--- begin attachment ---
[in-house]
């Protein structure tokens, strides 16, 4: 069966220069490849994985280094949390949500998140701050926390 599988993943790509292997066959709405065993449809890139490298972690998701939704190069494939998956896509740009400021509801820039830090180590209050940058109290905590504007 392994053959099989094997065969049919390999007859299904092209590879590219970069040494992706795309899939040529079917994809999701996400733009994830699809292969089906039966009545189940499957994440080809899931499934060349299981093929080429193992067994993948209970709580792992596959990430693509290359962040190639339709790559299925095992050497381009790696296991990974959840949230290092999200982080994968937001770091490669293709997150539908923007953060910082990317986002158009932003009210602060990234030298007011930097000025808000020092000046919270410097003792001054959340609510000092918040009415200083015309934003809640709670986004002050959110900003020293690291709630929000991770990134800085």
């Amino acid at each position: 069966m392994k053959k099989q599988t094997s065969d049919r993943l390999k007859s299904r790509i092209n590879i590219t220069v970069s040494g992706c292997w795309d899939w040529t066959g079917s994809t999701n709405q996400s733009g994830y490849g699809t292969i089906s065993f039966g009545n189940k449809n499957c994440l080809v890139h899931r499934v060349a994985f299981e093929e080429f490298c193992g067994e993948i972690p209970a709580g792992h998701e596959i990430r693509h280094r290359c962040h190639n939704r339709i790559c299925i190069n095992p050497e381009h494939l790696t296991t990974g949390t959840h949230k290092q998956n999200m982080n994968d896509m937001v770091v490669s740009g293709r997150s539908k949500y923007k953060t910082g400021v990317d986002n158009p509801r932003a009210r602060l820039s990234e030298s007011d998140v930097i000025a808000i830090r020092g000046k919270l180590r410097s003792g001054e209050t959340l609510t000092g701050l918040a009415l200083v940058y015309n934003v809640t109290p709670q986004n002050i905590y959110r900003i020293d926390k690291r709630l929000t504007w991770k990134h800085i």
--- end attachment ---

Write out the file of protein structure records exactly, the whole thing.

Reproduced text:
[in-house]
């Protein structure tokens, strides 16, 4: 069966220069490849994985280094949390949500998140701050926390 599988993943790509292997066959709405065993449809890139490298972690998701939704190069494939998956896509740009400021509801820039830090180590209050940058109290905590504007 392994053959099989094997065969049919390999007859299904092209590879590219970069040494992706795309899939040529079917994809999701996400733009994830699809292969089906039966009545189940499957994440080809899931499934060349299981093929080429193992067994993948209970709580792992596959990430693509290359962040190639339709790559299925095992050497381009790696296991990974959840949230290092999200982080994968937001770091490669293709997150539908923007953060910082990317986002158009932003009210602060990234030298007011930097000025808000020092000046919270410097003792001054959340609510000092918040009415200083015309934003809640709670986004002050959110900003020293690291709630929000991770990134800085």
């Amino acid at each position: 069966m392994k053959k099989q599988t094997s065969d049919r993943l390999k007859s299904r790509i092209n590879i590219t220069v970069s040494g992706c292997w795309d899939w040529t066959g079917s994809t999701n709405q996400s733009g994830y490849g699809t292969i089906s065993f039966g009545n189940k449809n499957c994440l080809v890139h899931r499934v060349a994985f299981e093929e080429f490298c193992g067994e993948i972690p209970a709580g792992h998701e596959i990430r693509h280094r290359c962040h190639n939704r339709i790559c299925i190069n095992p050497e381009h494939l790696t296991t990974g949390t959840h949230k290092q998956n999200m982080n994968d896509m937001v770091v490669s740009g293709r997150s539908k949500y923007k953060t910082g400021v990317d986002n158009p509801r932003a009210r602060l820039s990234e030298s007011d998140v930097i000025a808000i830090r020092g000046k919270l180590r410097s003792g001054e209050t959340l609510t000092g701050l918040a009415l200083v940058y015309n934003v809640t109290p709670q986004n002050i905590y959110r900003i020293d926390k690291r709630l929000t504007w991770k990134h800085i």